The building located at 401 E. 30th Street, which was once the Beverage Capital Corporation, a bottling plant, is now Peabody Heights Brewery. The entrance to the brewery sits in the area that was once left/center field.

Beverage Capital Corporation Located in What Was Once Terrapin Park's Center Field

A brick wall located in brewery’s parking lot is believed to be from the time of Terrapin Park. We currently are investigating whether the brick wall was part of the ballpark or built after the demolition of Terrapin Park/Oriole Park.

Brick Wall Marking Former Spot of Terrapin Park's Right/Center Field

If you ask old time Baltimore baseball fans about Oriole Park, their memories jump not to the current Camden Yards, or even old Memorial Stadium, but to Oriole Park on East 29th and Greenmount. Once known as Terrapin Park for the Federal League Baltimore Terrapins, the ballpark later became known as Oriole Park and was home to one of the greatest minor league teams in baseball history. A fire destroyed Oriole Park in 1944, a significant event in Baltimore baseball history in that it required the International League Orioles to move to Municipal Stadium up on 33rd Street. That move, and the resulting increase in fans attending those games, helped convince Major League Baseball that Baltimore should again be crowned a major league city. Ten years later, the “new” American League Orioles arrived in 1954, playing their games in Memorial Stadium (a reconstructed Municipal Stadium). Although Terrapin Park/Oriole Park is now just another lost ballpark site, it is worth a trip for any true Baltimore baseball fan. And while you are there, be sure to visit the many other former major league ballpark sites, all of which sit within less than a mile of each other.

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Baltimore’s First American League Park – Original Home of the Future New York Yankees

August 23rd, 2012

The southwest corner of East 29th Street and Greenmount Avenue in Baltimore, Maryland, is the site of two former major league baseball fields.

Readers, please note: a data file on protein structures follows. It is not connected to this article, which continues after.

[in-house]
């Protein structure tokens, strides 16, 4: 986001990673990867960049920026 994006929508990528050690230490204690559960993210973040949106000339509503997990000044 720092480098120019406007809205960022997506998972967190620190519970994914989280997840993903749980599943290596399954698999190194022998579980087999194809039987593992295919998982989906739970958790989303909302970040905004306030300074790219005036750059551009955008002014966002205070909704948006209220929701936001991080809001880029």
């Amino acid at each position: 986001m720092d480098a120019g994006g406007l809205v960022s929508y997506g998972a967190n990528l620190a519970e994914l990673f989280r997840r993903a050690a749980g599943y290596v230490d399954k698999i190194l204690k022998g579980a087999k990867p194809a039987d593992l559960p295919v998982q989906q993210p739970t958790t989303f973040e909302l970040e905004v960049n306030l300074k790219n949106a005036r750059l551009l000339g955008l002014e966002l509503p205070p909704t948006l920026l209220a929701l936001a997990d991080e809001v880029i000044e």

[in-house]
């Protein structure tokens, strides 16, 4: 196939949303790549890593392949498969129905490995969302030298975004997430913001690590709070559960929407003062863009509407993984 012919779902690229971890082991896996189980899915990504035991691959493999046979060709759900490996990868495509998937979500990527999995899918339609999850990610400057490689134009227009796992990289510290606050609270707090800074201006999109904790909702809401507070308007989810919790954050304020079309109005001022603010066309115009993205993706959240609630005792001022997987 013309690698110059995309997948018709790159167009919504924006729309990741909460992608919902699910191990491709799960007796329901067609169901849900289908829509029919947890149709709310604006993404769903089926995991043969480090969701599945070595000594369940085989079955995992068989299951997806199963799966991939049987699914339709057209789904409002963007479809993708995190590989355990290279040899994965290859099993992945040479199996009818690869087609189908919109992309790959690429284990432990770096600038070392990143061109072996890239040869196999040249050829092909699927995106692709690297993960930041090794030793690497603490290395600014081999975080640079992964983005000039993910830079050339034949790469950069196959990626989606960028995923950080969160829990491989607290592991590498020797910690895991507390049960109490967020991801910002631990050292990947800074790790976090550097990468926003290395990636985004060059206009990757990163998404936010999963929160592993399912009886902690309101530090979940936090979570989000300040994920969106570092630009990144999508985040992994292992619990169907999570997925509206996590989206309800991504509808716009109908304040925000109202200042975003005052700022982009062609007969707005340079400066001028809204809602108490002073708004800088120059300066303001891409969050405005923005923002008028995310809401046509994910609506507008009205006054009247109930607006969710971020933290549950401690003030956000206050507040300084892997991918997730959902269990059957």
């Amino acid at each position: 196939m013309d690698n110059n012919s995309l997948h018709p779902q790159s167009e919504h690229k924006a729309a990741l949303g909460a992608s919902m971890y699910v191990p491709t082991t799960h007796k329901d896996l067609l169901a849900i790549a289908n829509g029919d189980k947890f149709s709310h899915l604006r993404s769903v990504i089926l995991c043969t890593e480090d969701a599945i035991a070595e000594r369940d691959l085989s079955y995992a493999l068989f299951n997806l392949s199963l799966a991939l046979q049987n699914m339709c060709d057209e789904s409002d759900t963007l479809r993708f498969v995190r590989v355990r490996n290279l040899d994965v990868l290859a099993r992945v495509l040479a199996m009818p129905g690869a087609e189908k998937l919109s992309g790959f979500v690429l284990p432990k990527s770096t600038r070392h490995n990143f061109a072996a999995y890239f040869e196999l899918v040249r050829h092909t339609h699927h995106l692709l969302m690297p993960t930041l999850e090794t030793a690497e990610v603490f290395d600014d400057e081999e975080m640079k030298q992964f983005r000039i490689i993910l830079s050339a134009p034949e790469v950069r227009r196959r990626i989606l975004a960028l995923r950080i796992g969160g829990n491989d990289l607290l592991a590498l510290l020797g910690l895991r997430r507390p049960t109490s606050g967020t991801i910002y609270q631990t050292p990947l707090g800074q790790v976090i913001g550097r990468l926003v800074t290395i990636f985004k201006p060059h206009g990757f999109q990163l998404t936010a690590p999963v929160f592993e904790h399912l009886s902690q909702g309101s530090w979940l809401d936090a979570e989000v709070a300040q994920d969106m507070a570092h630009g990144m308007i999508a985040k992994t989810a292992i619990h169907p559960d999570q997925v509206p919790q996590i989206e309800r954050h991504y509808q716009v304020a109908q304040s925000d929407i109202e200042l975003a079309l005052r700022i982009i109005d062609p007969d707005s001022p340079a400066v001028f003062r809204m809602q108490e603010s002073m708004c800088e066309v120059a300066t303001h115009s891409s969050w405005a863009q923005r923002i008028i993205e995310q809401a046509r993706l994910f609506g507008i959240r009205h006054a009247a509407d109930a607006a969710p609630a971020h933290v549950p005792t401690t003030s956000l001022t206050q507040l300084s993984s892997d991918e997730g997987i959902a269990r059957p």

Intersection of Greenmount Avenue and East 29th Street, Baltimore, Maryland

From 1890-1891, the site held Oriole Park (II) (the second Oriole Park according to Phillip Lowry and his excellent book Green Cathedrals) and was home to the American Association Baltimore Orioles.

Southwest Corner of East 29th Street and Barclay Street in Baltimore, Former Site of Two Former Major League Ballparks

A second ballpark – American League Park – was constructed on that site (also known as Oriole Park IV) (the fourth, according to Mr. Lowry) and was home to the American League Baltimore Orioles for the 1901 and 1902 seasons.

American League Park (Photo - Babe Ruth Museum) Entrance on Greenmount Avenue (Near 29th Street)

American League Park should not be confused with Terrapin Park, which was located across 29th Street from American League Park at the northwest corner of East 29th Street and Greenmount. Terrapin Park was home to the Federal League Baltimore Terrapins in 1914 and 1915, the International League Orioles from 1916 to 1944, and the Negro American League Baltimore Elite Giants from 1938 to 1944 (see Terrapin Park/Oriole Park). The 1914 map below (with thanks to Bernard McKenna) shows the locations of both parks.

Atlas of the City of Baltimore, Maryland Topographical Survey Commission 1914 (mdhistory.net)

In 1903, Baltimore’s American League franchise was sold to New York interests and became the New York Highlanders, and later the New York Yankees. The Eastern League Baltimore Orioles (the league was renamed the International League in 1911) took over American League Park for the 1903 season.

Opening Day April 26, 1909, at Oriole Park (Library of Congress Division of Prints and Photographs, Washington, D.C.)

The ballpark was also where Babe Ruth, playing for the International League Orioles in 1914, played for Baltimore during his one year of professional minor league baseball.

A Sanborn Insurance Map shows the location of much of the ballpark in 1901.

1901 Sanborn Insurance Map of Baltimore Showing Location of American League Park

A McDonald’s now stands at the site, its restaurant and drive through covering the left field corner and the parking lot behind it covering much of the infield.

Former Site of American League Park, Baltimore - Note the building on the corner is the same building in the above vintage picture of American League Park

Home plate was once located in the southeast corner of East 29th Street and Barclay. No, that is not a young Babe Ruth standing in the approximate location of home plate, it is actually SABR Bob Davids Chapter President Bruce Brown.

Former Site of American League Park's Home Plate

The first-base line ran parallel to Barclay.

American League Park's First Base Line Ran Parallel to Barclay Street (Seen Here Looking South)

The third-base line ran parallel to East 29th Street.

Former Site of American League Park Baltimore, Looking Across Left Field Toward Home Plate/First Base

Two-story row houses fronting both sides of Llchester Road, constructed after the demise of American League Park, cover the remaining portion of the ballpark site.

Back Side Of Houses Facing Llchester Road Located In Former Center Field

The perimeter of the park ran from East 29th Street to the north, to Greenmount Avenue to the east, to East 28th Street to the South and to Barclay Street to the west.